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Inflammation of the Orbit

(Inflammatory Orbital Pseudotumor)

By

Richard C. Allen

, MD, PhD, Baylor College of Medicine

Medically Reviewed Oct 2022
VIEW PROFESSIONAL VERSION

Any or all of the structures within the eye socket (orbit) may become inflamed because of a bodywide inflammatory disorder or an inflammatory disorder that affects only the orbit.

People of all ages can be affected. Inflammation can be brief or long lasting, may or may not be caused by an infection, and can recur.

Causes of Orbital Inflammation

Inflammation of the orbit can be the result of a bodywide (systemic) inflammatory disorder. Sometimes the inflammation affects only the orbit. Inflammation can be caused by infection or by a noninfectious disorder. Inflammation of the orbit due to infection that affects the eyelid, skin, and tissues around the front of the eye is called preseptal cellulitis Preseptal Cellulitis Preseptal cellulitis is infection of the eyelid and of the skin and tissues around the front of the eye. (See also Introduction to Eye Socket Disorders.) Both preseptal cellulitis and orbital... read more Preseptal Cellulitis . Inflammation that affects the tissue within the orbit and around and behind the eye is called orbital cellulitis Orbital Cellulitis Orbital cellulitis is infection affecting the tissue within the orbit and around and behind the eye. Infection can spread to the orbit from sources such as the sinuses around the nose. Symptoms... read more Orbital Cellulitis . Noninfectious orbital inflammation has many causes. The most common cause of noninfectious inflammation of the eye socket is thyroid eye disease (also known as Graves ophthalmopathy Graves disease Hyperthyroidism is overactivity of the thyroid gland that leads to high levels of thyroid hormones and speeding up of vital body functions. Graves disease is the most common cause of hyperthyroidism... read more Graves disease ).

Inflammatory disorders that affect only the eye include scleritis Scleritis Scleritis is severe, destructive inflammation of the sclera (the tough, white, fiber layer covering the eye) that may threaten vision. Scleritis sometimes occurs in people who have a bodywide... read more , in which the white coat of the eye (sclera) becomes inflamed. Eyelid disorders Eyelid and Tearing Disorders with inflammation are discussed elsewhere. Inflammation affecting any or all parts of the orbit is called inflammatory orbital pseudotumor (which is not really a tumor and is not a cancer) or nonspecific orbital inflammation. Inflammation affecting the tear (lacrimal) gland, located at the upper outer edge of the orbit (see figure ), is called dacryoadenitis. Inflammation affecting one of the muscles that move the eye is called myositis.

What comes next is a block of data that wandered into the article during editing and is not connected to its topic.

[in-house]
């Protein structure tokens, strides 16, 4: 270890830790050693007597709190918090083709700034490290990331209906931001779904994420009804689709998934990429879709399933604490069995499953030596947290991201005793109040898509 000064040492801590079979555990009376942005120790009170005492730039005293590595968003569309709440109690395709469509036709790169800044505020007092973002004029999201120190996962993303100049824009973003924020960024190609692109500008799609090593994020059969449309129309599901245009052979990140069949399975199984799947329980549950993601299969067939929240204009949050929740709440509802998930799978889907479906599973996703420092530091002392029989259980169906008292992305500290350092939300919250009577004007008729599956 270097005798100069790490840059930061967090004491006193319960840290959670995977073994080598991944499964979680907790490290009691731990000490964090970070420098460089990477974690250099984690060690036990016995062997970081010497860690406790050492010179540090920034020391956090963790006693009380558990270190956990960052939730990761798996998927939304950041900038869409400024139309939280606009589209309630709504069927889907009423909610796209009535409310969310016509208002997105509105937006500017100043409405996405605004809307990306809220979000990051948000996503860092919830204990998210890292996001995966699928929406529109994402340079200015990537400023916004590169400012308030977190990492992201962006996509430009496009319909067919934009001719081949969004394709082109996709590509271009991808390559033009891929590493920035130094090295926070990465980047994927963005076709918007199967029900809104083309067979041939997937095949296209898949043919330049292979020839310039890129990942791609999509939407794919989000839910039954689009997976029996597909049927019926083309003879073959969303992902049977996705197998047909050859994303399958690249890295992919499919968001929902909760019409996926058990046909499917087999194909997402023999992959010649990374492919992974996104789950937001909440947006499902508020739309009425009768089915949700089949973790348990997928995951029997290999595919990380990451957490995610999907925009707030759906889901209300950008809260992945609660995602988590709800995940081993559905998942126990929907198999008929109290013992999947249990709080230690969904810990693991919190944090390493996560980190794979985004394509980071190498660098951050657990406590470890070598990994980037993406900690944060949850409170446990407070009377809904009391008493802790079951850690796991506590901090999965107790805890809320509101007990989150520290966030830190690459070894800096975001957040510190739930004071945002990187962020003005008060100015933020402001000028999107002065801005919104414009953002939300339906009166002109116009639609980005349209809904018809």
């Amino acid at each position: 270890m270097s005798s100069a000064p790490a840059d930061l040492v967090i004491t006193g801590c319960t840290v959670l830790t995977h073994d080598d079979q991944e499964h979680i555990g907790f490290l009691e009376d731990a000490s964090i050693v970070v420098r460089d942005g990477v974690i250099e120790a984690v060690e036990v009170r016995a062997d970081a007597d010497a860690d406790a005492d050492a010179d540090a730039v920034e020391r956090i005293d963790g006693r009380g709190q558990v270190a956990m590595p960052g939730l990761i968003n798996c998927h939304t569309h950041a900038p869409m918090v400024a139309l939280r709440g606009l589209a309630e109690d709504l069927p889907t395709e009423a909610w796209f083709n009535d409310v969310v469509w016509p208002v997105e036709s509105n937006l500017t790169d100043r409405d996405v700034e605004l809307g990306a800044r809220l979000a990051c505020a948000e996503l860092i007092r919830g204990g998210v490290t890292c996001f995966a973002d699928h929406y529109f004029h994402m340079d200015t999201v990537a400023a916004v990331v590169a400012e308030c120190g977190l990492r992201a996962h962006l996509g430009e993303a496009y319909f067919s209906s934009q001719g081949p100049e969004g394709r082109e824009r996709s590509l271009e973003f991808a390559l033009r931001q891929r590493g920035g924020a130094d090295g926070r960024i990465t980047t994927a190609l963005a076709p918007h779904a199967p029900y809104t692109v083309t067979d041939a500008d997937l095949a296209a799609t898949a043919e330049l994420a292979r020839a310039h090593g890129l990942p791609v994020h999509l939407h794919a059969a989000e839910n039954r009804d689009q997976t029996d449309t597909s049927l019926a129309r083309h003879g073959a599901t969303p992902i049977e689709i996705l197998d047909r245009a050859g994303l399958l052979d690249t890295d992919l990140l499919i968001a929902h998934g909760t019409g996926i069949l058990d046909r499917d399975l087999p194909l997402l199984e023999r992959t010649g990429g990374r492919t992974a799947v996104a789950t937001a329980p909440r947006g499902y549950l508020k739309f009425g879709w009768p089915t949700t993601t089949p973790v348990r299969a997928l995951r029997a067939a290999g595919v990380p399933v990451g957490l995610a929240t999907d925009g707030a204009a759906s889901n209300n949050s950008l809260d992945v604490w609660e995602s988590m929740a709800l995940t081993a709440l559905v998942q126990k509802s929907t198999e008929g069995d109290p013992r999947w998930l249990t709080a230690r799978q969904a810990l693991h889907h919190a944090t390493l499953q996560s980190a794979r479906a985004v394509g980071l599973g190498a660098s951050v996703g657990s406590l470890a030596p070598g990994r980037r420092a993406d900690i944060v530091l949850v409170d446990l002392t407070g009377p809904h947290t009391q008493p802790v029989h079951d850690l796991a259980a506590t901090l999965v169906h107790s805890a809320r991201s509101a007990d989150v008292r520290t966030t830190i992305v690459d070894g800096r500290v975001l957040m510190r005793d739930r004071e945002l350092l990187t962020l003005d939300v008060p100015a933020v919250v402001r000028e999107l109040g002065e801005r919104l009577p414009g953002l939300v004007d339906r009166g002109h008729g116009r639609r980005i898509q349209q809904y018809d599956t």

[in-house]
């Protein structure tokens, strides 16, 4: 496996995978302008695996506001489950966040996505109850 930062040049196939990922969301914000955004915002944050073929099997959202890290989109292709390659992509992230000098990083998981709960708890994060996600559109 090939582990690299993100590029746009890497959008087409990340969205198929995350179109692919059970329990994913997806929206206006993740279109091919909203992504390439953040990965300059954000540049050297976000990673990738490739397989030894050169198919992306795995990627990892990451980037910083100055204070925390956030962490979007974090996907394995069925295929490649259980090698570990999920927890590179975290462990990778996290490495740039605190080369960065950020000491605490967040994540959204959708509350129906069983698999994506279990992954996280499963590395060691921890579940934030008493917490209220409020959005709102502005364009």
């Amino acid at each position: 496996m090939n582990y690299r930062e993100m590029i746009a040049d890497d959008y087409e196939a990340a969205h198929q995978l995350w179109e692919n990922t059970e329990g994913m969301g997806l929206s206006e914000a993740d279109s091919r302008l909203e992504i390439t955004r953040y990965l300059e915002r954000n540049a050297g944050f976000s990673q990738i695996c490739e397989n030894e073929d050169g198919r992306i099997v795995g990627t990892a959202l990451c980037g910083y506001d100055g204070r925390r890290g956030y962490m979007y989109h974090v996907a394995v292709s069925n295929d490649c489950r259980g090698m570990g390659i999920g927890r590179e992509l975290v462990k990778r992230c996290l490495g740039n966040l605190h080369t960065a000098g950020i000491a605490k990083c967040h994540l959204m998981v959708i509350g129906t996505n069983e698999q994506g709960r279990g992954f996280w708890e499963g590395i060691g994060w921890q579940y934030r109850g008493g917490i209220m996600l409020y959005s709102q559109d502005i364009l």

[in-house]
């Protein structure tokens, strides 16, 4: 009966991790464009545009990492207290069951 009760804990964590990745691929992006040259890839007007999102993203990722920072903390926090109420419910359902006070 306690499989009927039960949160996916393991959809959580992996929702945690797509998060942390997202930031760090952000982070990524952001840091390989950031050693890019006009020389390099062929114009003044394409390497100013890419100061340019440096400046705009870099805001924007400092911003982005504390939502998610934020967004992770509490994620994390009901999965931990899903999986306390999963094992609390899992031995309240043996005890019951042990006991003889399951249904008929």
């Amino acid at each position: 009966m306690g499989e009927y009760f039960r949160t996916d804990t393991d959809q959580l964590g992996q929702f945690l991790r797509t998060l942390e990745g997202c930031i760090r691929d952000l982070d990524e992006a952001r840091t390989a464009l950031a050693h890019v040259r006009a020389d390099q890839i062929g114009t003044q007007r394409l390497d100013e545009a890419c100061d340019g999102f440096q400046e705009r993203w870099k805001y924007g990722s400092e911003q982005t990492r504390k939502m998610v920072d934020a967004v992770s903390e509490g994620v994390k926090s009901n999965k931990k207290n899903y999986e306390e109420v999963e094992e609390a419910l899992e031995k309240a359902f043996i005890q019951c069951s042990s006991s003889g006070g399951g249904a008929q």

Symptoms of Orbital Inflammation

Symptoms vary depending on which structures are actually inflamed. In general, symptoms start rather suddenly, typically over a few days. Pain and redness of the eyeball or eyelid usually occur. Pain can be severe and incapacitating at times. Abnormal bulging of the eyes (proptosis Eyes, Bulging Bulging or protruding of one or both eyes is called proptosis or exophthalmos. Exophthalmos is usually used when describing bulging eyes caused by Graves disease, a disorder causing overactivity... read more Eyes, Bulging ), double vision, and vision loss are also possible. Symptoms related to IgG4-related orbital inflammation, on the other hand, are usually minimal. Rarely is there any discomfort, but rather proptosis and eyelid swelling Eyelid Swelling A person may experience swelling in one or both eyelids. Swelling may be painless or accompanied by itching or pain. Eyelid swelling is distinct from bulging eyes, although a few disorders can... read more are common. Other symptoms depend upon the disorder causing the orbital inflammation.

Diagnosis of Orbital Inflammation

Treatment of Orbital Inflammation

  • Drugs to treat inflammation (corticosteroids)

  • Radiation therapy or drugs to change immune response and treat the underlying cause

Many disorders causing inflammation of the orbit are treated with a corticosteroid drug, which can be given by mouth. Corticosteroids can be given by vein (intravenously) if the inflammation is severe. Radiation therapy or drugs and treatments that change the body’s immune responses may sometimes be used. IgG4 typically responds to corticosteroids or, if necessary, other drugs to change the body's immune response (for example, rituximab).

Sometimes surgery is needed to help resolve or prevent progression of thyroid eye disease.

NOTE: This is the Consumer Version. DOCTORS: VIEW PROFESSIONAL VERSION
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